The Eagles organization has never flown higher than it did in deciding not to force its players to accommodate President Trump's plan to use them as a prop in his campaign to stifle freedom of speech.
Trump late Monday disinvited Philly's NFL team from a planned visit Tuesday to celebrate the team's Super Bowl championship after learning that most Eagles players wouldn't be there.
That includes safety Malcolm Jenkins, who was a leader among the Eagles players who this past season chose to visibly protest social injustice when the national anthem was played during pregame ceremonies.
"If you want to meet to talk about advancing our communities, changing our countries, I am all for that," Jenkins said. "This isn't one of those meetings. So I'll opt out of the photo opportunity."
Trump, in typical fashion, treated the snub of him as an affront to all Americans.
"They disagree with their president because he insists that they proudly stand for the national anthem, hand on heart, in honor of the great men and women of our military and the people of our country," Trump said in a statement.
He later tweeted that instead of honoring the Eagles, "we will proudly be playing the National Anthem and other wonderful music celebrating our Country. … Honoring America!"
It was another of Trump's jingoistic appeals to his conservative political base, which he couldn't care less about expanding by reaching out to people with different opinions.
Instead of using this opportunity to express his willingness to try to understand why NFL players chose to kneel, raise a fist, or stay in the locker room during the national anthem, Trump chose to label their behavior un-American when in fact the opposite is true.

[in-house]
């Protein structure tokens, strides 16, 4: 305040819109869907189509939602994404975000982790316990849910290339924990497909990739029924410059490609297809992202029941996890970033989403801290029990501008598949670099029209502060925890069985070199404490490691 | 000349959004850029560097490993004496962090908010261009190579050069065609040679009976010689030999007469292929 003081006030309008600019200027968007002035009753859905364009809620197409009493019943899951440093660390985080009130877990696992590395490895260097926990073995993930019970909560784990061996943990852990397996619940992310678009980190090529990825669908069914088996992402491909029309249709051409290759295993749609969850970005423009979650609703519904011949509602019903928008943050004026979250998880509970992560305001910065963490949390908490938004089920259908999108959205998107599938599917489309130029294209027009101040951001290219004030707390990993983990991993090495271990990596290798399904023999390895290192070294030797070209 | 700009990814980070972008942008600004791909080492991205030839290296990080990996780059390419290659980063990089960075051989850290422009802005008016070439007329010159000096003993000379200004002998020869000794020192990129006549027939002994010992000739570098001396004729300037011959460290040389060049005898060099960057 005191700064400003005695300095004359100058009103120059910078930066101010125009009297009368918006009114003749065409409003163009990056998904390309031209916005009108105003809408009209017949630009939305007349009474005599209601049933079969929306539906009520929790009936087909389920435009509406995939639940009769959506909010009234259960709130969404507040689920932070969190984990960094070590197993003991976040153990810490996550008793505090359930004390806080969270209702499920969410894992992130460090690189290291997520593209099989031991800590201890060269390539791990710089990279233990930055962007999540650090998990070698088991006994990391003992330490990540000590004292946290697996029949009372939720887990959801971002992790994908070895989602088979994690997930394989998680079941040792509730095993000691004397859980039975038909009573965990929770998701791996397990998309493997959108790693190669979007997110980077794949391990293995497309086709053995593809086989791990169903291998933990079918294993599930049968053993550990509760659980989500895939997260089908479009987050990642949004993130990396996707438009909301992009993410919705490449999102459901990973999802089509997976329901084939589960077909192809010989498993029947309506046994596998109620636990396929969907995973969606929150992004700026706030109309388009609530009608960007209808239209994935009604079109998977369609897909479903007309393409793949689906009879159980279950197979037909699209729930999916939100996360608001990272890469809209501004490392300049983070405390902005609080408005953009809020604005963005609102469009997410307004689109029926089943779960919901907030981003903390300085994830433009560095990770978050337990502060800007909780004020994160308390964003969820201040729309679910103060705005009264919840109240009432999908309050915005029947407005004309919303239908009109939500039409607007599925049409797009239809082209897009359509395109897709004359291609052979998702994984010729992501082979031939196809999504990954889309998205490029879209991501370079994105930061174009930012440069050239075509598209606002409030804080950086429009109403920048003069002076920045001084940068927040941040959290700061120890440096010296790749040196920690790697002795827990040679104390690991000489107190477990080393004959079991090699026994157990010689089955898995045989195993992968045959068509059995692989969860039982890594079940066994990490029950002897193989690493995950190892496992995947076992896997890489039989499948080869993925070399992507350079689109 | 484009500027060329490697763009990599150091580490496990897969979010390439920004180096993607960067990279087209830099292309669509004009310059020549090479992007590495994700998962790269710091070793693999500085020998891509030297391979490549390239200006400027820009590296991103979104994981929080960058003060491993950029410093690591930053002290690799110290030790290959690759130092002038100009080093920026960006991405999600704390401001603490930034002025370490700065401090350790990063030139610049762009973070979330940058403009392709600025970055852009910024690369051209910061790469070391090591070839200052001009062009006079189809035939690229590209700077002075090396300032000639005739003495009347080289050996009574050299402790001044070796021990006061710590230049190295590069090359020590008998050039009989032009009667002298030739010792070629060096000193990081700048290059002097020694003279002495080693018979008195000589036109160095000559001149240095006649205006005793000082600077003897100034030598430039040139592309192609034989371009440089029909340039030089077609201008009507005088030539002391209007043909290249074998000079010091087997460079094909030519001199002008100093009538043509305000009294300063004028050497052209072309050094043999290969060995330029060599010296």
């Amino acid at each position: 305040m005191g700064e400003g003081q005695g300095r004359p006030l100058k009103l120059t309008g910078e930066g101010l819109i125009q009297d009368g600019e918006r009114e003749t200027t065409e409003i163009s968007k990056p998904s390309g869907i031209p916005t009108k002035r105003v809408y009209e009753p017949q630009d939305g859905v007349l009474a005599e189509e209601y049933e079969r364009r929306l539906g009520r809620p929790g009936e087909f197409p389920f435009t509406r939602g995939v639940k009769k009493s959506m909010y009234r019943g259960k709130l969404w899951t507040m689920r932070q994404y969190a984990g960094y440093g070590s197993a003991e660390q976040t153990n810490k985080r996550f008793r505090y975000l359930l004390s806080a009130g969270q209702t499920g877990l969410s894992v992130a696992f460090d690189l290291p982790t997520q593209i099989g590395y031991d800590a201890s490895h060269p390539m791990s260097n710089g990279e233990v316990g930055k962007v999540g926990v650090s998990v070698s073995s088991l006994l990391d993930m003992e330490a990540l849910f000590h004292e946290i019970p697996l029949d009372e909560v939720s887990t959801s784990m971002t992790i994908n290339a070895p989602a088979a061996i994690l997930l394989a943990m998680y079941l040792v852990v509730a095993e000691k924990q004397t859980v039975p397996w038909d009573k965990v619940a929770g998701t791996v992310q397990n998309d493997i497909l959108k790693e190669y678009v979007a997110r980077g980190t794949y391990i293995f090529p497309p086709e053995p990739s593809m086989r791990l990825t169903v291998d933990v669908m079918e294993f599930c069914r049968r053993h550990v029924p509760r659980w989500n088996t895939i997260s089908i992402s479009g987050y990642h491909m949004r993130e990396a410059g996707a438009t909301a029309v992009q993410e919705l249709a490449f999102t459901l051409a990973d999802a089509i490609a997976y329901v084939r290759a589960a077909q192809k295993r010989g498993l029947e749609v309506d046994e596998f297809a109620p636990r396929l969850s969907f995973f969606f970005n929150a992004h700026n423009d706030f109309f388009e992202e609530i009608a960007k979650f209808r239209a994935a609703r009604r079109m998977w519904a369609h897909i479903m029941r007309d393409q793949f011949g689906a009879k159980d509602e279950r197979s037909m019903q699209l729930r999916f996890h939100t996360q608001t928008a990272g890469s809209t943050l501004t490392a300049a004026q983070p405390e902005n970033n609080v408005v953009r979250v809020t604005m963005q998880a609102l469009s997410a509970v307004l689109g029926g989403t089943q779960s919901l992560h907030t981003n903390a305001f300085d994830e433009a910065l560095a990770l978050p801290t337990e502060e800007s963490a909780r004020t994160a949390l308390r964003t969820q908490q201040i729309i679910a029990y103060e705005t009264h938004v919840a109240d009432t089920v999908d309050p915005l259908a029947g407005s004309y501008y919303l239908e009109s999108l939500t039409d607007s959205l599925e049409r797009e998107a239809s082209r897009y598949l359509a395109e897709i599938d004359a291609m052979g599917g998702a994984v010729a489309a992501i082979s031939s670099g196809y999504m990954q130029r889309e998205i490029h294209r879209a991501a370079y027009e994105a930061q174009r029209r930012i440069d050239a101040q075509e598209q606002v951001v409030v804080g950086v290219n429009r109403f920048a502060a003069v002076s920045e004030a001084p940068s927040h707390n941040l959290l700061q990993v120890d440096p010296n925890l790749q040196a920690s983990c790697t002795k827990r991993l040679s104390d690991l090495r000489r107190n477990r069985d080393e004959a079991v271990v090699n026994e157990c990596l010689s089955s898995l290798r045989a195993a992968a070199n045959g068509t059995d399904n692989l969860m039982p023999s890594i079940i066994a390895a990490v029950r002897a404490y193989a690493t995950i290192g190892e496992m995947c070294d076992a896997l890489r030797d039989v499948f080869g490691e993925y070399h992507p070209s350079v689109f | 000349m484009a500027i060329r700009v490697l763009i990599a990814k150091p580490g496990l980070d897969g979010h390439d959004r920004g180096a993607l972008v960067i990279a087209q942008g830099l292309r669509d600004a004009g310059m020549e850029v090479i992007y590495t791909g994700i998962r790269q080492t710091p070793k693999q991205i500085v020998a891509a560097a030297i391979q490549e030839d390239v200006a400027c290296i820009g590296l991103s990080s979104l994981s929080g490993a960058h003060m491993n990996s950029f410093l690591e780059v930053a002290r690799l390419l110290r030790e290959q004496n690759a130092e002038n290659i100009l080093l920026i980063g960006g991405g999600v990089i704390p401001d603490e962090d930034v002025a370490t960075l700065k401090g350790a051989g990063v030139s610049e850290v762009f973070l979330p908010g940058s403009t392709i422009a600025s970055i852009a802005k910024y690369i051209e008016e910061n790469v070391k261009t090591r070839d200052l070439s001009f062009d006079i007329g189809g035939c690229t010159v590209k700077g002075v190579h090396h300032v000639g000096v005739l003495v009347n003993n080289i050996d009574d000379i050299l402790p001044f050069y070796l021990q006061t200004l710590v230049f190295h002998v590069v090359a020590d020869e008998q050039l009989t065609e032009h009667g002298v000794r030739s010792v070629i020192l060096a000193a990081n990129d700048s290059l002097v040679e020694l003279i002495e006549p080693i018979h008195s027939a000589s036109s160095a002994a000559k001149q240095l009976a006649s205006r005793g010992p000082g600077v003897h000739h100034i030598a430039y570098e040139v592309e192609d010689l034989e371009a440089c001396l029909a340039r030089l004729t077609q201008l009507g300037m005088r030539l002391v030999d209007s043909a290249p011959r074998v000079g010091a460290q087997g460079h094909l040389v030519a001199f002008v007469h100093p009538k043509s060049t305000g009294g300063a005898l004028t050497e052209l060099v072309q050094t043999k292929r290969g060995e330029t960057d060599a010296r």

Were there no dissenters there would be no America. Rather than protest the crown's injustice, the colonials would have continued to salute the Union Jack and spout, "God bless the king!"
It isn't by accident that the very first amendment to the U.S. Constitution is a guarantee of freedom of speech, which includes the right to peaceably protest. Presidents are expected to respect that right. Dictators are expected to ignore it.
It is wrong for Trump to exploit the genuine love Americans have for their country by suggesting any criticism of this nation is an attack on its very existence.
As good as this country is, it has flaws. Among them is the discriminatory treatment too often afforded to minority groups, including African Americans, Latinos, Muslims, Jews, Asians, the LGBTQ community, and others.
You can't eradicate discrimination without first admitting it exists. You can't eliminate racism in law enforcement without confronting it head-on.
Many Eagles fans would prefer that ballplayers played ball and stayed out of politics. But athletes and other celebrities who use the stage they have been given to address issues much more important than winning a game or a championship should be applauded. So should their employers when they give them freedom to speak their minds when it is appropriate.